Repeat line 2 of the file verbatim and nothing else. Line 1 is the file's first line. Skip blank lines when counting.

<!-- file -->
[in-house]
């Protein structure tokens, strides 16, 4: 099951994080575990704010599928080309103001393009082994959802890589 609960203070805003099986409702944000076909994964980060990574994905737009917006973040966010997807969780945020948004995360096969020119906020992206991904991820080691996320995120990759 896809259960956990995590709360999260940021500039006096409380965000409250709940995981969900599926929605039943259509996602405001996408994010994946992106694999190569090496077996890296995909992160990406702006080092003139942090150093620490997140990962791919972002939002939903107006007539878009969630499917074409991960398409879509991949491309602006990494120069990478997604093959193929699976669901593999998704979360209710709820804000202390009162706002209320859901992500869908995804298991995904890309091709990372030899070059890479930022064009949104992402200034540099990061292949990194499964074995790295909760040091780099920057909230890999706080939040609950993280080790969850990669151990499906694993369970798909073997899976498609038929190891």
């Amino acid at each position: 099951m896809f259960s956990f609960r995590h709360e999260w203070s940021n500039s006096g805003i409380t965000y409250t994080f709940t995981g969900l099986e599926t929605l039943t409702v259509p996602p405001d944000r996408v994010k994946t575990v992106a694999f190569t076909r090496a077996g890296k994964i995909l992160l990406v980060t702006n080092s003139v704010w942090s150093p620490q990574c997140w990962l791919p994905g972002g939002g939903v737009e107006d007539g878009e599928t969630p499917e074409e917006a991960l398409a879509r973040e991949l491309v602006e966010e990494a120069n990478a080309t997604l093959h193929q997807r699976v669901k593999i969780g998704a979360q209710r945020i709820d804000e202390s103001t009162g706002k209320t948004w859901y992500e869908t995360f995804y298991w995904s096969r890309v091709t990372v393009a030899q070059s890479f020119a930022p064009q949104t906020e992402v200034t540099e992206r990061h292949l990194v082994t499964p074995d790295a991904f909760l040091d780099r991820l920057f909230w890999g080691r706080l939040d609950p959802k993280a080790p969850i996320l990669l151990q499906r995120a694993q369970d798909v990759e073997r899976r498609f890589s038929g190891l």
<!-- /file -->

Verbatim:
């Protein structure tokens, strides 16, 4: 099951994080575990704010599928080309103001393009082994959802890589 609960203070805003099986409702944000076909994964980060990574994905737009917006973040966010997807969780945020948004995360096969020119906020992206991904991820080691996320995120990759 896809259960956990995590709360999260940021500039006096409380965000409250709940995981969900599926929605039943259509996602405001996408994010994946992106694999190569090496077996890296995909992160990406702006080092003139942090150093620490997140990962791919972002939002939903107006007539878009969630499917074409991960398409879509991949491309602006990494120069990478997604093959193929699976669901593999998704979360209710709820804000202390009162706002209320859901992500869908995804298991995904890309091709990372030899070059890479930022064009949104992402200034540099990061292949990194499964074995790295909760040091780099920057909230890999706080939040609950993280080790969850990669151990499906694993369970798909073997899976498609038929190891």